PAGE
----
The 122-foot 19th century wood schooner was a peculiar sight on the city's waterfront Friday, surrounded by a small fleet of modern yachts and sport boats.
The Privateer Lynx, a replica of an 1812 American warship, attracted a crowd on the docks of Harborage Marina, with people snapping photos as the ship's impressive 94-foot masts grew nearer.
A few wondered aloud why the ship's regal sails were rolled up, but everyone was silenced when suddenly the vessel fired a broadside from its cast iron canons, shaking the concrete dock.
"You can just imagine back in the day with ship after ship pounding those off it would have been really something else," said Sandra Mitchell, a winter visitor from South Dakota.
The Lynx sailed from Fort Myers to Tampa Bay to take part in the Gasparilla Invasion Flotilla Saturday and will be docked at Harborage Marina Sunday through Wednesday.
The ship's 10-person crew will offer walking tours of the ship and afternoon sailing during its time in port.
Senior deck hand Jay Michelsen said the original Lynx was commissioned during the War of 1812 and made one voyage to France before being captured by the British in Virginia.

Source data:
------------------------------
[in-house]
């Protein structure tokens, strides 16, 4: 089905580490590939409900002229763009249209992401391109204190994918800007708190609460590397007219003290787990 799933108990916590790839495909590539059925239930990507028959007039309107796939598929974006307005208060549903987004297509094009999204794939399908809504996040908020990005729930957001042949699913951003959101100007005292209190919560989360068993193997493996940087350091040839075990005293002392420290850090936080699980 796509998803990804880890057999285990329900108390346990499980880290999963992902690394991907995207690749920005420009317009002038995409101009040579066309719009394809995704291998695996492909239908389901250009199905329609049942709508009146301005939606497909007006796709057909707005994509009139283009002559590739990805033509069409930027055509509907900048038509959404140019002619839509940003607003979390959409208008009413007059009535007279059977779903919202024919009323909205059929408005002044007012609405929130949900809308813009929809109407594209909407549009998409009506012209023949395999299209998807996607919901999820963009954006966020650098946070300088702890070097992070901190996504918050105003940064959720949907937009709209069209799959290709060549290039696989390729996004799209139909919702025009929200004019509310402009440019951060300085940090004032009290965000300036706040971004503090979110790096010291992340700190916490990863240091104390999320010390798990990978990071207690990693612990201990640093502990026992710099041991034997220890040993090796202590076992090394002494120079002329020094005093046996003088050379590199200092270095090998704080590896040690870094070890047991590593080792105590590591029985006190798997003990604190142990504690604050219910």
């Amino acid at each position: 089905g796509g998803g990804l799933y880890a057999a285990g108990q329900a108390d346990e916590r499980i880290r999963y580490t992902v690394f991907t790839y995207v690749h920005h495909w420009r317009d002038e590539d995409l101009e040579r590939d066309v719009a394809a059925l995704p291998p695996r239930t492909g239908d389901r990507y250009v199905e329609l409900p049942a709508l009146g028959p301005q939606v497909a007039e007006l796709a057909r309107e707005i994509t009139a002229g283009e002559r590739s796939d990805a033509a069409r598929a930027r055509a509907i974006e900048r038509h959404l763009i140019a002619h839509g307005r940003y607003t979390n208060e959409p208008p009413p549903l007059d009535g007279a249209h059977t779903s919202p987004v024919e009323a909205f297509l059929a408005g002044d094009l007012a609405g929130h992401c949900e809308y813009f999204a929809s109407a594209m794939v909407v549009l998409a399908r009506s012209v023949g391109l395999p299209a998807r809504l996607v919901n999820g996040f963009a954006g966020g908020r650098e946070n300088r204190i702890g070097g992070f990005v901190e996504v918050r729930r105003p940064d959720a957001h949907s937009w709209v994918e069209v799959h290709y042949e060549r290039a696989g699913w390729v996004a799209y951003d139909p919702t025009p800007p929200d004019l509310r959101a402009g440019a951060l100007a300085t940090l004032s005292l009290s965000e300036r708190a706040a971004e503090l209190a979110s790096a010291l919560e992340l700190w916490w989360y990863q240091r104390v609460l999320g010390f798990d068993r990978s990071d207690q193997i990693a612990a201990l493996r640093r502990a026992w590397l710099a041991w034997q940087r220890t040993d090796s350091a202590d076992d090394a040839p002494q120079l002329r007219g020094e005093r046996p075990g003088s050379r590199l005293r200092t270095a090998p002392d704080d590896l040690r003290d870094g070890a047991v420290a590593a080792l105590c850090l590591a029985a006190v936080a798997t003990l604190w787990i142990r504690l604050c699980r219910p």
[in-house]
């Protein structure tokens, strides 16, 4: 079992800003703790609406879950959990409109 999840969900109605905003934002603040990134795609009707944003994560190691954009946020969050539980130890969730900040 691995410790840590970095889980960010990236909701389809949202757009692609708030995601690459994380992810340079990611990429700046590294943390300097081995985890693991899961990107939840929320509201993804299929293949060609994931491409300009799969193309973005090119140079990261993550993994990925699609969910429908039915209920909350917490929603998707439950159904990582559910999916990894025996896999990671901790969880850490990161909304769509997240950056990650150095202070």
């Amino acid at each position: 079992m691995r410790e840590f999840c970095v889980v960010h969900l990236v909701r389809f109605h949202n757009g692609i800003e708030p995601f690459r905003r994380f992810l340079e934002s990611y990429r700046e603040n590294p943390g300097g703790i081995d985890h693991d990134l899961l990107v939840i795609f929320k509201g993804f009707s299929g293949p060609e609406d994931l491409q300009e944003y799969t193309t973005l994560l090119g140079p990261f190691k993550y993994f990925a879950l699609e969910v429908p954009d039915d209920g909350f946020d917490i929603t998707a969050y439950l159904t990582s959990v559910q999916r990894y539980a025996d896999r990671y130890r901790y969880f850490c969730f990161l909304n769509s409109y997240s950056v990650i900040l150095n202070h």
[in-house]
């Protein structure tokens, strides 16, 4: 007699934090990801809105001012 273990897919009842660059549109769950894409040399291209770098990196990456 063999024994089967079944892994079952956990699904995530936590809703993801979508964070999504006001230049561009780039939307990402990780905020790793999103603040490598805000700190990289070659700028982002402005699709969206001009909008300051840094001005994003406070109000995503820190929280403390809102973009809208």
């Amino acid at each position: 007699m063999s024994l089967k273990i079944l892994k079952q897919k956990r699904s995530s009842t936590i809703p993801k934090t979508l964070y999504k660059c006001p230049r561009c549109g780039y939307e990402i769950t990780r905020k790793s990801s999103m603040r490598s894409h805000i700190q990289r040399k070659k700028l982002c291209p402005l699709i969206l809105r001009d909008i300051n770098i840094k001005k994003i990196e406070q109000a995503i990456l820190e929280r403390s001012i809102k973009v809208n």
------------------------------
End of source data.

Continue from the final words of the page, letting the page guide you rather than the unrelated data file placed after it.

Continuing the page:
The replica's creator, Woodson Woods, followed the original designs to build the ship which is used as a sailing history museum.
"The original was very fast; she could get up to 18 knots, which at the time was one of the fastest speeds because a lot of the other ships were the heavy war ships," said Michelsen.
"When you think of 'Horatio Hornblower' or 'Master and Commander,' 'Pirates of the Caribbean' this ship could outmaneuver nearly all of them."
The Lynx has traveled up and down the coasts of North America and even as far as Hawaii, but Michelsen said this is its first trip to St. Petersburg.
If you go
WHAT: Tours of the Privateer Lynx, a replica of an 1812 American schooner
WHERE: Harborage Marina, 1110 Third Street S., St. Petersburg.
WHEN: Sunday through Wednesday
TICKETS: www.privateerlynx.com or 1-866-446-5969